WHITE PLAINS, N.Y.—Apollo Global Management L.L.C.'s Momentive Performance Materials Inc. got closer to winning creditor approval for its bankruptcy plan as two key lender groups said they were ready to throw their votes behind it.
Over the weekend, after four contentious days of hearings, holders of certain senior debt asked to change their votes from no to yes, Stephen Moeller-Sally, an attorney for the debtholders' trustee, Wilmington Trust N.A., told U.S. Bankruptcy Judge Robert Drain at a hearing Aug. 26 in White Plains.
Another group of senior lenders also is nearing acceptance of the plan, which is backed by Leon Black's Apollo and seeks to reduce a $4 billion debt load at the maker of silicone and quartz products. Drain gave the parties another day to resolve disputes and said he would reconvene today to consider confirming the plan.
Both lender groups, known as the first-lien and 1.5-lien noteholders, had objected to part of the plan that would deprive them of a premium for early redemption of their holdings. Instead, they would recover their investment plus accrued interest in cash. Momentive has said in an earlier court filing that the “make-whole” premium would have amounted to more than $200 million.
By acquiescing, the senior noteholders will get full payment in cash plus accrued interest, without the make-whole premium. Had they continued to resist, they would have wound up with new debt, including the make-whole premium if Drain decided it was warranted.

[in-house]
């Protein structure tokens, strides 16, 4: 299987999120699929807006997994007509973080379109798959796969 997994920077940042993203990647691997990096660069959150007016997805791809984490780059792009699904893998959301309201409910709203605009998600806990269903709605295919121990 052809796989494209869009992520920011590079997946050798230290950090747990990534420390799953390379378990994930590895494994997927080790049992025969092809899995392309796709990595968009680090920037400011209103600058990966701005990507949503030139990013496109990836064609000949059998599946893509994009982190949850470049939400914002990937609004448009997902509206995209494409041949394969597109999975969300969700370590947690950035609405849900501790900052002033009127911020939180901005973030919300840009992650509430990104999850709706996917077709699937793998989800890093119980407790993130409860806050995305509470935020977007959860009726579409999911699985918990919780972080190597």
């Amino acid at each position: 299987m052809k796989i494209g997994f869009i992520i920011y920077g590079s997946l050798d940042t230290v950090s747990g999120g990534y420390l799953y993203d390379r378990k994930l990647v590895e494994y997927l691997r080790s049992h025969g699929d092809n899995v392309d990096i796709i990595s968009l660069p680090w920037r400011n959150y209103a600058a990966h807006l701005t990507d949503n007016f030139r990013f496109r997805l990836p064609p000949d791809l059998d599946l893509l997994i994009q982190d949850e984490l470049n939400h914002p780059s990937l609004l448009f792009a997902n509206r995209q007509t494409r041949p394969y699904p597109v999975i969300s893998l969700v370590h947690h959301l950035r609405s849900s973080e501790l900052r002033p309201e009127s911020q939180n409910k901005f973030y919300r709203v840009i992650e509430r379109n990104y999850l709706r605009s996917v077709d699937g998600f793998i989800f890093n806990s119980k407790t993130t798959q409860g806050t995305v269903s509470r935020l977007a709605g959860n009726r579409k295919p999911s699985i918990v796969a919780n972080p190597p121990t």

Drain let the holdout creditors see where things were headed last week, when he grew impatient with the wrangling.
“This is a bunch of lawyers standing around avoiding an obvious solution,” Drain told their lawyers at an Aug. 22 hearing. “You know most people when offered payment in cash take it.”
The holders “have taken your honor's statements at the hearing on Friday and from the proceedings from last week under advisement and made a good-faith determination to change their vote and make it consensual,” Moeller-Sally said.
Momentive told the judge Monday that they want to hear his ruling on whether he will confirm the plan.
“We offered this up as part of the plan and it was rejected,” said Matthew Feldman, an attorney for Momentive, referring to the cash payment. There's no cause to change their vote “other than they think they are going to lose,” he said.
Drain stopped the hearing to discuss the vote-switch in his chambers, before saying he would delay his rulings until today.
The “day is to be spent negotiating, not litigating, not preparing for some sort of hearing” on the request to change votes, Drain said.
If the senior lenders and Momentive reach a deal, Drain still must decide whether to confirm the plan and address an effort by the note holder with the lowest payment priority to get recoveries at the expense of those above them.
The Waterford, N.Y.-based company filed for bankruptcy protection in April after struggling to meet payments on debt dating to its $3.8 billion buyout by Apollo in 2006. The proposed plan would cut debt to as little as $1.3 billion.
Its $250 million of 10-percent notes due 2020 closed at 97 cents on the dollar Monday after trading as low as 92.9, according to Trace, the bond-price reporting system of the Financial Industry Regulatory Authority. The notes traded above par on Aug. 21.
The debtor's $1.1 billion of 8.875 percent notes due 2020 dropped to 98.1 cents on the dollar Monday after trading Aug. 22 at 98.5, according to Trace.
Laura J. Keller, Bloomberg News, contributed to this report.